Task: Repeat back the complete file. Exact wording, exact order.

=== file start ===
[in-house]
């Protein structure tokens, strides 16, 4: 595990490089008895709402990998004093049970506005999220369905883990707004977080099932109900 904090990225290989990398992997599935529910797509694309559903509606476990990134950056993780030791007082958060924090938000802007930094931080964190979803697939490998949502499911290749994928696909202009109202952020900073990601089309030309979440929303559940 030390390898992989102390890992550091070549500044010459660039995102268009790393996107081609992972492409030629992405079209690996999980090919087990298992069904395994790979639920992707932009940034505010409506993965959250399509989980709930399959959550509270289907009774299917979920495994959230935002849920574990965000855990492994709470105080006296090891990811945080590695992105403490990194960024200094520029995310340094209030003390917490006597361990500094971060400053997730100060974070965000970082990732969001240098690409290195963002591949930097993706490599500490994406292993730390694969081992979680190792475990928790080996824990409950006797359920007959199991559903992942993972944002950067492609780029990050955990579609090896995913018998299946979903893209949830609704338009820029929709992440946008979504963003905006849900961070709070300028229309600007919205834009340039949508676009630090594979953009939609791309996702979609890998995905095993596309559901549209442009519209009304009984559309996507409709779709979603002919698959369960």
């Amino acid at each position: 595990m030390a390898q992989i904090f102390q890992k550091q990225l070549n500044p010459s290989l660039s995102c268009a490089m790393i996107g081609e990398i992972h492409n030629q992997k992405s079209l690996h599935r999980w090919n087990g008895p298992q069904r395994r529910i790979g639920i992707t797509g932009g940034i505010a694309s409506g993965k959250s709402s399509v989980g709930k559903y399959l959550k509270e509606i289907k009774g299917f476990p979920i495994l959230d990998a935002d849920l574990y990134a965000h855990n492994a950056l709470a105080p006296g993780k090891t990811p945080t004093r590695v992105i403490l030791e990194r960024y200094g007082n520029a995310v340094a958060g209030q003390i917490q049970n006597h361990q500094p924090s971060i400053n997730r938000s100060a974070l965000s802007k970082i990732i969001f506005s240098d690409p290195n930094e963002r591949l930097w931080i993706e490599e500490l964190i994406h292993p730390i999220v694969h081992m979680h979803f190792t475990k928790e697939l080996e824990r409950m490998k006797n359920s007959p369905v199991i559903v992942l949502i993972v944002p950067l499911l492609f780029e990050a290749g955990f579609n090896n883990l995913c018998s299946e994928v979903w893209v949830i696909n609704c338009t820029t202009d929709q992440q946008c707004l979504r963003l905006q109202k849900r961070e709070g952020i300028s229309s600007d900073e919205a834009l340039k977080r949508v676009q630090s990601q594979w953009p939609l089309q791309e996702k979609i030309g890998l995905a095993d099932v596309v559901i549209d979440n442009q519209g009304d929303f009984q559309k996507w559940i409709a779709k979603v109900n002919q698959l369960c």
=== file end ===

[in-house]
């Protein structure tokens, strides 16, 4: 595990490089008895709402990998004093049970506005999220369905883990707004977080099932109900 904090990225290989990398992997599935529910797509694309559903509606476990990134950056993780030791007082958060924090938000802007930094931080964190979803697939490998949502499911290749994928696909202009109202952020900073990601089309030309979440929303559940 030390390898992989102390890992550091070549500044010459660039995102268009790393996107081609992972492409030629992405079209690996999980090919087990298992069904395994790979639920992707932009940034505010409506993965959250399509989980709930399959959550509270289907009774299917979920495994959230935002849920574990965000855990492994709470105080006296090891990811945080590695992105403490990194960024200094520029995310340094209030003390917490006597361990500094971060400053997730100060974070965000970082990732969001240098690409290195963002591949930097993706490599500490994406292993730390694969081992979680190792475990928790080996824990409950006797359920007959199991559903992942993972944002950067492609780029990050955990579609090896995913018998299946979903893209949830609704338009820029929709992440946008979504963003905006849900961070709070300028229309600007919205834009340039949508676009630090594979953009939609791309996702979609890998995905095993596309559901549209442009519209009304009984559309996507409709779709979603002919698959369960």
């Amino acid at each position: 595990m030390a390898q992989i904090f102390q890992k550091q990225l070549n500044p010459s290989l660039s995102c268009a490089m790393i996107g081609e990398i992972h492409n030629q992997k992405s079209l690996h599935r999980w090919n087990g008895p298992q069904r395994r529910i790979g639920i992707t797509g932009g940034i505010a694309s409506g993965k959250s709402s399509v989980g709930k559903y399959l959550k509270e509606i289907k009774g299917f476990p979920i495994l959230d990998a935002d849920l574990y990134a965000h855990n492994a950056l709470a105080p006296g993780k090891t990811p945080t004093r590695v992105i403490l030791e990194r960024y200094g007082n520029a995310v340094a958060g209030q003390i917490q049970n006597h361990q500094p924090s971060i400053n997730r938000s100060a974070l965000s802007k970082i990732i969001f506005s240098d690409p290195n930094e963002r591949l930097w931080i993706e490599e500490l964190i994406h292993p730390i999220v694969h081992m979680h979803f190792t475990k928790e697939l080996e824990r409950m490998k006797n359920s007959p369905v199991i559903v992942l949502i993972v944002p950067l499911l492609f780029e990050a290749g955990f579609n090896n883990l995913c018998s299946e994928v979903w893209v949830i696909n609704c338009t820029t202009d929709q992440q946008c707004l979504r963003l905006q109202k849900r961070e709070g952020i300028s229309s600007d900073e919205a834009l340039k977080r949508v676009q630090s990601q594979w953009p939609l089309q791309e996702k979609i030309g890998l995905a095993d099932v596309v559901i549209d979440n442009q519209g009304d929303f009984q559309k996507w559940i409709a779709k979603v109900n002919q698959l369960c």